TangleCast 17: The Convention Experience – US vs Japan

This week, JP (Japesland) facilitates a discussion between Casey (CutsceneAddict),and Kaze, who compare their vastly different anime convention experiences across the Pacific. Many American anime fans know what to expect at an anime convention Stateside, but what differences are there with conventions in the land of their origin: Japan?

As always, every episode of The TangleCast will be covering a different topic, from anime reviews, to discussions on spirituality, to listener mail, and everything in between. Please join the conversation by commenting below or submitting a question at our contact page!

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3 thoughts on “TangleCast 17: The Convention Experience – US vs Japan”

  1. I remember when I went to Tokyo I told my Japanese friend about how geeky I was with cosplay, anime and conventions. He politely told me that if I were as geeky as I am living in Japan, I would basically be a social outcast. 😛 After that realization, I went to church and was talking with some other friends and randomly one of them invited me to a Sailor Moon convention the next day. I was on a missions trip so I couldn’t just take time out of that to go to a convention (as much as I wanted to) but It would have been neat to see how that Japanese do conventions! What was really special about that night was how that friend and I bonded over cosplay! Her english was pretty good, but I have almost no Japanese speaking ability, and we were still able to fan girl over the fact we both had done a Sakura cosplay. That’s what’s so special about the geeky relm, it can connect two different worlds, different languages in such a loud, colorful, exciting way even late one night at church when you wish you knew how to speak Japanese!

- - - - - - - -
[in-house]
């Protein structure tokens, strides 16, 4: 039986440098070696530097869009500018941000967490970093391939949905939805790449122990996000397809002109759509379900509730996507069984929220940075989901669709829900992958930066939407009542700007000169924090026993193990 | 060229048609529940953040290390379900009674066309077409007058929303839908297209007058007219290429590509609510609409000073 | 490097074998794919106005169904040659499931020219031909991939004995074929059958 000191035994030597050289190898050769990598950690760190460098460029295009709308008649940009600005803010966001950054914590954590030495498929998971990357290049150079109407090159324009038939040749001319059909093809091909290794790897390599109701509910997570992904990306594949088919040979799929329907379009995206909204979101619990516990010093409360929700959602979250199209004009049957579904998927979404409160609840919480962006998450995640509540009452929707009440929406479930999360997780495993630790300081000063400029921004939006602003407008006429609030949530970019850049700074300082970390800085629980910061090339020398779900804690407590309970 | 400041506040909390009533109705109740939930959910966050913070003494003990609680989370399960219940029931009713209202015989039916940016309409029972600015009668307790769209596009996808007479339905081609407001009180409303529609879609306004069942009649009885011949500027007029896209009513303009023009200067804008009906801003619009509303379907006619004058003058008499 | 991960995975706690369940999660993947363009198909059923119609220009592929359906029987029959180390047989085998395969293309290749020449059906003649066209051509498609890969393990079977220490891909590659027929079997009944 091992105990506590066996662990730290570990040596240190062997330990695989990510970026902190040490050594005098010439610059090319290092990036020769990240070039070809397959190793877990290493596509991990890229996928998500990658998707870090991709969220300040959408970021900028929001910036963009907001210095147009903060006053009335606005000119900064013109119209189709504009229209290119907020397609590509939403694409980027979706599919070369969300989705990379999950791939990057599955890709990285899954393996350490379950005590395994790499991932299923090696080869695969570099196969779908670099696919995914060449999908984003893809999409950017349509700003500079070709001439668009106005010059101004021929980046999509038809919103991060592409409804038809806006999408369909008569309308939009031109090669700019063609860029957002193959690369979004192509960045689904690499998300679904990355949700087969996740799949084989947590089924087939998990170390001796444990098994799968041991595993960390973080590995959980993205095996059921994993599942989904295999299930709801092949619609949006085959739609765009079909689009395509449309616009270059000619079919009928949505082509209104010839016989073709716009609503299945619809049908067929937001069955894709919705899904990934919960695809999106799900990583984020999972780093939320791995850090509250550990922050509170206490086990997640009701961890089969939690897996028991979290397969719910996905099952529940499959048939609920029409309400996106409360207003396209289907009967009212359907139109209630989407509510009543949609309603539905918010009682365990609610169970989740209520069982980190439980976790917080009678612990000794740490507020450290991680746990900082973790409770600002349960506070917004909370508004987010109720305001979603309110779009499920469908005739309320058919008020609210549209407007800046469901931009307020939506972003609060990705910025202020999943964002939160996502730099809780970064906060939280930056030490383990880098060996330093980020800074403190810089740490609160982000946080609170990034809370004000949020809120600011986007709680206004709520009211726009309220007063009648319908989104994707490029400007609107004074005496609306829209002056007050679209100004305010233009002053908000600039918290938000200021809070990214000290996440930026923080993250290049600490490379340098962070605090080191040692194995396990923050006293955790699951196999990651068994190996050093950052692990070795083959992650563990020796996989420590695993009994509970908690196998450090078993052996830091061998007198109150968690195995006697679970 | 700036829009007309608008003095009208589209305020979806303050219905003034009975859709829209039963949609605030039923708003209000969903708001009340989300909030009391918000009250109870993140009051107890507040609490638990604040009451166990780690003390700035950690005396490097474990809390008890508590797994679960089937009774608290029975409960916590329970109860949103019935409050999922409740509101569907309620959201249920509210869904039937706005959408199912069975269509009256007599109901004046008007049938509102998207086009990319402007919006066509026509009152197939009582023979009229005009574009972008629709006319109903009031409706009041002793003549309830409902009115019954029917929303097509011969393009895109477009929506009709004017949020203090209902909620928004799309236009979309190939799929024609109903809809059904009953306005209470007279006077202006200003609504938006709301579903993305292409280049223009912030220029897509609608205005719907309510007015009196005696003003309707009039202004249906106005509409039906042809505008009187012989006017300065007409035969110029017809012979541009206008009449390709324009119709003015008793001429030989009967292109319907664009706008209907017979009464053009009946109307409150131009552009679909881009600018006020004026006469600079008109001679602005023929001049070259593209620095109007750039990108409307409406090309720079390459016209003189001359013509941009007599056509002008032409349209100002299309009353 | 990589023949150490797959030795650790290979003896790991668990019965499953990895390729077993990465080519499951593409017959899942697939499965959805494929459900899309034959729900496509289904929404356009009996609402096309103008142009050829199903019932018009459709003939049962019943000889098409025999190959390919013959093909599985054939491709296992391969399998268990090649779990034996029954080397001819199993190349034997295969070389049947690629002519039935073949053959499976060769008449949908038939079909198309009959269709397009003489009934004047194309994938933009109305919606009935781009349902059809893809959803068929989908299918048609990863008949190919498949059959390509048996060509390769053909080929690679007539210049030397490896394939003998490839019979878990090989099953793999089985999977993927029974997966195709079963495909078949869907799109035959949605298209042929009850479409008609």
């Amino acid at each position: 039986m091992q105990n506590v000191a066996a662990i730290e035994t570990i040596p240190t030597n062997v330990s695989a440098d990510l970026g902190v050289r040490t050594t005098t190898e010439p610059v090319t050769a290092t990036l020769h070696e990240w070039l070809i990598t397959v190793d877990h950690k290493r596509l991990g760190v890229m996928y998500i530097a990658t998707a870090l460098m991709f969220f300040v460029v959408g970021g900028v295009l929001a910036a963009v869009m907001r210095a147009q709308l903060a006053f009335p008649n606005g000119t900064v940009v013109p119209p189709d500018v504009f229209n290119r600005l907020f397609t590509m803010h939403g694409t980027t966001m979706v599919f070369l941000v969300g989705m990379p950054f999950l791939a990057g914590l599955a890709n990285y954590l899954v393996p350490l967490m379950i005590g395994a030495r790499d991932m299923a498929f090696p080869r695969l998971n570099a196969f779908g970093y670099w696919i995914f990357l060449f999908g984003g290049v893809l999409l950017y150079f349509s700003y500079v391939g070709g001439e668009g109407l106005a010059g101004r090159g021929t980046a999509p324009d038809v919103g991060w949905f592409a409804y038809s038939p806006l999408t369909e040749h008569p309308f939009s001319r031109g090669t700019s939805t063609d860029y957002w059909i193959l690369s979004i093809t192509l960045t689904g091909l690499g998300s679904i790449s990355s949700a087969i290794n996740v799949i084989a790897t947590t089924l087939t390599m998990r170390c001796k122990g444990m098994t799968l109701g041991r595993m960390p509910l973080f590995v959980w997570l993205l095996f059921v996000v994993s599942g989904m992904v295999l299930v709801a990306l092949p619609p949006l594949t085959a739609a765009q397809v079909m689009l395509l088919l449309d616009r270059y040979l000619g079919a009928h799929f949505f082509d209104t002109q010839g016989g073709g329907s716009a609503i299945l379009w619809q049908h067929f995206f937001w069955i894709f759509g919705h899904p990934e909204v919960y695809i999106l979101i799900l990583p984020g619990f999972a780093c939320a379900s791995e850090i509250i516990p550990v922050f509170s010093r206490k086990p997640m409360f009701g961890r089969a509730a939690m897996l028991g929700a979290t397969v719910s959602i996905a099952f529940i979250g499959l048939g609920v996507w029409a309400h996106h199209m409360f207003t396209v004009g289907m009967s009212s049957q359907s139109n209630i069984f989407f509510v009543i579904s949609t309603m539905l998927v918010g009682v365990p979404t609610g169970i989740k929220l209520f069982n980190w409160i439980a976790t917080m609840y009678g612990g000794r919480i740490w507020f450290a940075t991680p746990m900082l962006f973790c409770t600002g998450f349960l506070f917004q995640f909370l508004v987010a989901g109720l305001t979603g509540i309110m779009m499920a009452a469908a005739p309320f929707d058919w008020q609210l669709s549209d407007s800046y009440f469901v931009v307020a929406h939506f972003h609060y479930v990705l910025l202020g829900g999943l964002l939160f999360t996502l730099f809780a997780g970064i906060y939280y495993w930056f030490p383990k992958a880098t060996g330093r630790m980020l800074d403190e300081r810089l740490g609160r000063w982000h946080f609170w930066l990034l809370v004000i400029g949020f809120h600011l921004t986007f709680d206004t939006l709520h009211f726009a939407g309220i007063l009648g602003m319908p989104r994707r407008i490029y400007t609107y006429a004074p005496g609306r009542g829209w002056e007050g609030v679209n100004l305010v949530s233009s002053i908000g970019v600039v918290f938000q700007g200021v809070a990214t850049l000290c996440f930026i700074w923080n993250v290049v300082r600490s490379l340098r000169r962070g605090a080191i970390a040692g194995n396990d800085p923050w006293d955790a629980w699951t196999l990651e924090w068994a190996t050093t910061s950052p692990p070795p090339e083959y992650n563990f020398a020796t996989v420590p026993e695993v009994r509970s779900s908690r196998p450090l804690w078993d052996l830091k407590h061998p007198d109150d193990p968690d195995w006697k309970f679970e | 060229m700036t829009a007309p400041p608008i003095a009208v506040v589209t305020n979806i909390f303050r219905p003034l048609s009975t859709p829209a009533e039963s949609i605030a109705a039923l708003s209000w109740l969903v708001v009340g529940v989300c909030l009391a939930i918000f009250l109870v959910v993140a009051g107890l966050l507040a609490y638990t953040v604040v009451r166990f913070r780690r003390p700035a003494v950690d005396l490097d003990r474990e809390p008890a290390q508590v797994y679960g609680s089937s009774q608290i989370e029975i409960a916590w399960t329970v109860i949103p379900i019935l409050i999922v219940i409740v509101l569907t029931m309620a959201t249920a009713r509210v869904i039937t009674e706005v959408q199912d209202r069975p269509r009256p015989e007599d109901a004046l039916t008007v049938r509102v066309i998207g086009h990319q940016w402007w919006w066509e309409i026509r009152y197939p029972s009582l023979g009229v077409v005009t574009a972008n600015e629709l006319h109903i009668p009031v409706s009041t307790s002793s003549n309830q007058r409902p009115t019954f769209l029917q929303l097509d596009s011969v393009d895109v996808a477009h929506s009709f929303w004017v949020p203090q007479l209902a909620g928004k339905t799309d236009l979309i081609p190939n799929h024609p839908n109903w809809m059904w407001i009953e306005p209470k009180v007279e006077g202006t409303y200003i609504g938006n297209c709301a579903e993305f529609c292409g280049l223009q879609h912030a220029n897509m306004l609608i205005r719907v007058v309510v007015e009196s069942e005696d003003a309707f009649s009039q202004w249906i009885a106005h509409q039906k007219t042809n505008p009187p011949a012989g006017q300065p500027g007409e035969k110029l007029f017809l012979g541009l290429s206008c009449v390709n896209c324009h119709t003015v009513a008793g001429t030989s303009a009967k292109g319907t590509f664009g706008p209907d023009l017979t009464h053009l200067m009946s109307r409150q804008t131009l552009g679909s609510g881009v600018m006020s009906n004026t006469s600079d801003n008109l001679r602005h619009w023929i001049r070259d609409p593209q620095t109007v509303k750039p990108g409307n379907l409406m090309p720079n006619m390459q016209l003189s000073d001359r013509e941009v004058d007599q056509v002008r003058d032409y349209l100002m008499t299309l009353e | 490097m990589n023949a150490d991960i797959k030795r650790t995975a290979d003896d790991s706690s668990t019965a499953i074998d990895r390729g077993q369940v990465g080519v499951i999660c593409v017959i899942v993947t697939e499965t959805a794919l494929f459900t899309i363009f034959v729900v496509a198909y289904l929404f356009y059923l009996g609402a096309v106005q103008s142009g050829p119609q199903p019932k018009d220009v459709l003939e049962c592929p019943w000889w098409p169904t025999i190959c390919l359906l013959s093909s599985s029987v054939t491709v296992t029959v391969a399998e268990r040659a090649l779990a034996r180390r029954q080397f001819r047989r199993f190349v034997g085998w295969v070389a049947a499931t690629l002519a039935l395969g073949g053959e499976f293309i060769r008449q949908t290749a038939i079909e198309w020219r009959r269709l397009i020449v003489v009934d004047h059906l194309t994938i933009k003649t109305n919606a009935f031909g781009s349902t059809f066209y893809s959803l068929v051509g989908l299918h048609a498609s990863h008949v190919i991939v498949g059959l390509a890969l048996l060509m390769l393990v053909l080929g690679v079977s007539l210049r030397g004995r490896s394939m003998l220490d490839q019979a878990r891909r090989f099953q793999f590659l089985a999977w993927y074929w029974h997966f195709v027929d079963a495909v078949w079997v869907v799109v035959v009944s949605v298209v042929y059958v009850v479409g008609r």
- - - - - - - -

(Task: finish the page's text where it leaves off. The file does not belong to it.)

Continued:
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    1. It’s a very interesting but also sad dynamic to be an otaku in Japan. They really are either social outcasts or keep their hobbies in the closet. But then you go to the conventions, and everyone is so excited and friendly, sharing their love of anime. It’s at the conventions that they can finally be themselves without that fear of social judgement. Yet, when the convention ends, everyone jokes-but-not-really-jokes about having to go back to “reality.” The fun times end, and everyone returns to a life of tip-toeing around society, trying not to disturb the status quo. I don’t think we can really fully understand just how tough it is to grow up like that, but conversely, I think we may also underestimate just how much they value friendships. I encourage you to reach out and keep in touch with them if you can or haven’t already done so.

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      1. I knew it was going to be this way, but I was still a little shocked by how much everyone conforms so much to the set ways of society. Everything is so orderly and precise and neat. I was thinking, “Are these the same people who make the crazy brightly colored shows I adore and blog about?” But it’s the complexity of their culture that intrests me so much, I want to dance around, hug them and tell them not to be afraid of the nerdy and that Jesus loves them! But that might not exactly be socially acceptable if I went around it in that very American way. 😛 I made a lot of friend on that trip and I’m thankful that Facebook can exist so we can keep in touch.

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